Seminar held by Prof.Dong Ngoduy (2018 July 31th)
Prof.Dong Ngoduy from University of Canterbury, New Zealand held a seminar.
This semnar is co-hosted with Kyoto University Geoinformatics Lab.(Uno Lab.) and Ritsumeikan University Intelligent Transportation Systems Laboratory(Shiomi Lab.).
Lecturer: Prof.Dong Ngoduy; Chair, Connected Traffic Systems Lab, University of Canterbury
Title: Modelling heterogeneous platoon dynamics under the connected environment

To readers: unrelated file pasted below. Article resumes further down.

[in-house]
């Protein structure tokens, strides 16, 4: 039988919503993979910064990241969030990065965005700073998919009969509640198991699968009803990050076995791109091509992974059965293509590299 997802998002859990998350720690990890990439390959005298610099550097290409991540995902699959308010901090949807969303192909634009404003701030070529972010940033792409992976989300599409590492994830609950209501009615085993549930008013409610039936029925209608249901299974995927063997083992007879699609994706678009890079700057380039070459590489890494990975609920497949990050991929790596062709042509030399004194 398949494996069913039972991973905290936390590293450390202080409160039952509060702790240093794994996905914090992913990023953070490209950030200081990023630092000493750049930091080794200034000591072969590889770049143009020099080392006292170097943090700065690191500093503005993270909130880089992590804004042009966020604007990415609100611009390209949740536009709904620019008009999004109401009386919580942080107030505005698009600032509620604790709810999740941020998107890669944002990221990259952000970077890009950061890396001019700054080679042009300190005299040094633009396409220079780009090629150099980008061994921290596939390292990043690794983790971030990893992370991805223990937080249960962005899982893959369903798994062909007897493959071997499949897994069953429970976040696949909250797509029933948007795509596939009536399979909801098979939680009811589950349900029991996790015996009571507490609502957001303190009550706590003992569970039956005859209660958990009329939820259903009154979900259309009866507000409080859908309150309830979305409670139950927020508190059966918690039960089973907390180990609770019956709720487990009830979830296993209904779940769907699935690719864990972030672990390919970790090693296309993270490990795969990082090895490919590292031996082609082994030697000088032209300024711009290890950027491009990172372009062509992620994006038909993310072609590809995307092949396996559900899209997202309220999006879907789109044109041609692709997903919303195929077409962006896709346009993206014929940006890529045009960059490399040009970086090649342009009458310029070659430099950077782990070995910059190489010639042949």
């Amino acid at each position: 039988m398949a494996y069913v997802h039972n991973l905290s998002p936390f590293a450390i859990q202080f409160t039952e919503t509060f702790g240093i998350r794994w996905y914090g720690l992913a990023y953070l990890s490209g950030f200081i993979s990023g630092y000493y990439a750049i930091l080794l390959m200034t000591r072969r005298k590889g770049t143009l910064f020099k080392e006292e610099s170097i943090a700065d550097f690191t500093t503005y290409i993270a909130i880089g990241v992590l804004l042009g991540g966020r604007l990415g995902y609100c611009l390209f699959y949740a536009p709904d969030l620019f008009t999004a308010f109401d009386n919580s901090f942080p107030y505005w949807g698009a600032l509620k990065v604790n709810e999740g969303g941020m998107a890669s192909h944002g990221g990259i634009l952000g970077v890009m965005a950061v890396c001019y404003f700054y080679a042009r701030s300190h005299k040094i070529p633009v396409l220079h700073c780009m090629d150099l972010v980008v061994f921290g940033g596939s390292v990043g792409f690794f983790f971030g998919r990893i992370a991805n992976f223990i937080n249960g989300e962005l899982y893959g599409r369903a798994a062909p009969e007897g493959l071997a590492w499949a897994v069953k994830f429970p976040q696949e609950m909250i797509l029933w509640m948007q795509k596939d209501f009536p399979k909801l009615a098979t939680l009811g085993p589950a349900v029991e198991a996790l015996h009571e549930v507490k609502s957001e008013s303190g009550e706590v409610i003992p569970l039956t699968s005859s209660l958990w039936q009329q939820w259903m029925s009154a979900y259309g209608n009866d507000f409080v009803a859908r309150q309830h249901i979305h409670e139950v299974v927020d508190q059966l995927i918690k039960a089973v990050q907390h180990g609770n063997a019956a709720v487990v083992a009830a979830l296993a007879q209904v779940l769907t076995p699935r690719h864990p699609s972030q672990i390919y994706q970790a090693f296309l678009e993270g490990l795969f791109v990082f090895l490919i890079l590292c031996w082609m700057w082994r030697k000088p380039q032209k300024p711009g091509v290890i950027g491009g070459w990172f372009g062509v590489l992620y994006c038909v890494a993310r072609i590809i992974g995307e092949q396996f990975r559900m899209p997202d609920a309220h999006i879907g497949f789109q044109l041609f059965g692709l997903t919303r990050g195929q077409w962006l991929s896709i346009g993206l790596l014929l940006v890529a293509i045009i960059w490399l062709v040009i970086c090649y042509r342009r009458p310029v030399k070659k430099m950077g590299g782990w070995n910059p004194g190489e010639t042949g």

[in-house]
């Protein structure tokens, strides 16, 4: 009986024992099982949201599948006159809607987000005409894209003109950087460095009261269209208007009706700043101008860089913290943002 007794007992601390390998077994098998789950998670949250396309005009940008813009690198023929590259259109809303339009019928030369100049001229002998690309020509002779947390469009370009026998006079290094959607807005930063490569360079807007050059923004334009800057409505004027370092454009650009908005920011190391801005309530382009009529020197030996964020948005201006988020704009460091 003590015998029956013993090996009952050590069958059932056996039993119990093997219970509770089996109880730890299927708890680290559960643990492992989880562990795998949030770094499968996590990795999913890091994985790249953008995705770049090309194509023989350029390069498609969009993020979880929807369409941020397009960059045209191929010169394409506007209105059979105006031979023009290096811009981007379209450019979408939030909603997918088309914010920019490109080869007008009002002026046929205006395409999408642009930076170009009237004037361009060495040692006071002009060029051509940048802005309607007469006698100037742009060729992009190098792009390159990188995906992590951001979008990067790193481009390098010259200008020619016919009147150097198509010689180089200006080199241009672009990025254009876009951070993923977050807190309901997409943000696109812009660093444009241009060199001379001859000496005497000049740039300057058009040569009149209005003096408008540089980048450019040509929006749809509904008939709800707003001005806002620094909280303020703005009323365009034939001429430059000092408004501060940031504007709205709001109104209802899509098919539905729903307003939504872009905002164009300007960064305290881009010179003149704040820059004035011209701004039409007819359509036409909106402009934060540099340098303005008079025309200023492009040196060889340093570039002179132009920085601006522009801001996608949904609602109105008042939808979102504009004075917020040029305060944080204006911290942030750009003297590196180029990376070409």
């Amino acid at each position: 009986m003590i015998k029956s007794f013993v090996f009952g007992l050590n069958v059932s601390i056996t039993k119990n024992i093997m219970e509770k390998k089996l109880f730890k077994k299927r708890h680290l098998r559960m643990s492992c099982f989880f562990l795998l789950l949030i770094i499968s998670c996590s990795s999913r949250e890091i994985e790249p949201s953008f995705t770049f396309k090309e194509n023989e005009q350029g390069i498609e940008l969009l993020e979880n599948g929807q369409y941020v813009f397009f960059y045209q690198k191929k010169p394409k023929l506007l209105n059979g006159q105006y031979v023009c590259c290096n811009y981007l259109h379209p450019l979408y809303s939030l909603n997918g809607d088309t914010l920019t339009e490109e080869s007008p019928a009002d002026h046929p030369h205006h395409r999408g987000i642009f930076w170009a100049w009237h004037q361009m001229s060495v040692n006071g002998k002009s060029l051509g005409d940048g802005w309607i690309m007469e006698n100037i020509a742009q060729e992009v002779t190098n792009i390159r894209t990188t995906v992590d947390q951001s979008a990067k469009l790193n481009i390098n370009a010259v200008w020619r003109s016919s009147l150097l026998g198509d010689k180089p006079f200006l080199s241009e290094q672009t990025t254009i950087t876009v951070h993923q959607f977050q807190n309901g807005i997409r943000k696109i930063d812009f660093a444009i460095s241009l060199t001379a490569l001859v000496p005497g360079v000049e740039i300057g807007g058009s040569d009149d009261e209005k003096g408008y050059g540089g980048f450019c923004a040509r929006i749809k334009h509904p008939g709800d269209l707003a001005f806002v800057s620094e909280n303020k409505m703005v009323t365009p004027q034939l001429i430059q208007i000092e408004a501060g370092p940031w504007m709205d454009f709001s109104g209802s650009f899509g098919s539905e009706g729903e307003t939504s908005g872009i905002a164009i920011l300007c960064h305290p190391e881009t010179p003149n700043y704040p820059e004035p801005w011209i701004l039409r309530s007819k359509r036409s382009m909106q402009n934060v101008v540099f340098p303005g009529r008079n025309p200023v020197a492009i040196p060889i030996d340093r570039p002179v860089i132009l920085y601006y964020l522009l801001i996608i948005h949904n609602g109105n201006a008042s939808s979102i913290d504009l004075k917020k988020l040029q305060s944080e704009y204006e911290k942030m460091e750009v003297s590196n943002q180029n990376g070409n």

Abstract:This research aims at developing an advanced model based control framework which can efficiently integrate practical vehicular communication for conventional and connected and autonomous (CA) vehicles in the heterogeneous intelligent traffic systems. In general, a CA vehicle can obtain neighbouring information via vehicle-vehicle (V2V) communication and/or vehicle-infrastructure (V2I) communication (hereafter, V2X communication for short), and then adopt a suitable control law to achieve certain objective, such as maintaining a constant inter-vehicle spacing within vehicles or smooth driving patterns. These CA vehicles will fundamentally transform the conventional (human driven) transportation as well as global economy and society. Accordingly, the critical issue of integrating V2X communications into transport system has attracted great concerns in a number of research projects. Nevertheless, a fully deploying CA cars on roads still remains a long way to go. It has been predicted that by 2030 CA vehicles will make up a significant share of the vehicle market, which indicates a long lifespan for traffic flow consisting of both conventional and CA vehicles. Specifically, due to the long-term evolution of automated vehicle technologies, in this research, we refer to the CA vehicles as the ones with V2X communication capability and different level of automation. Modelling and managing the dynamics of such heterogeneous traffic flow is a very challenging task due to the complex (asymmetric) interactions between conventional and CA vehicles. This research explores the idea of combining the theory of traffic flow and ICT to develop a model-based traffic prediction and control framework for future transportation systems. Our research seeks to improve the utilisation of existing capacity by (i) using improved traffic prediction models (ii) better communication protocols, (iii) providing better information to users, and iv) better traffic control strategies (i.e. ramp metering and speed limits).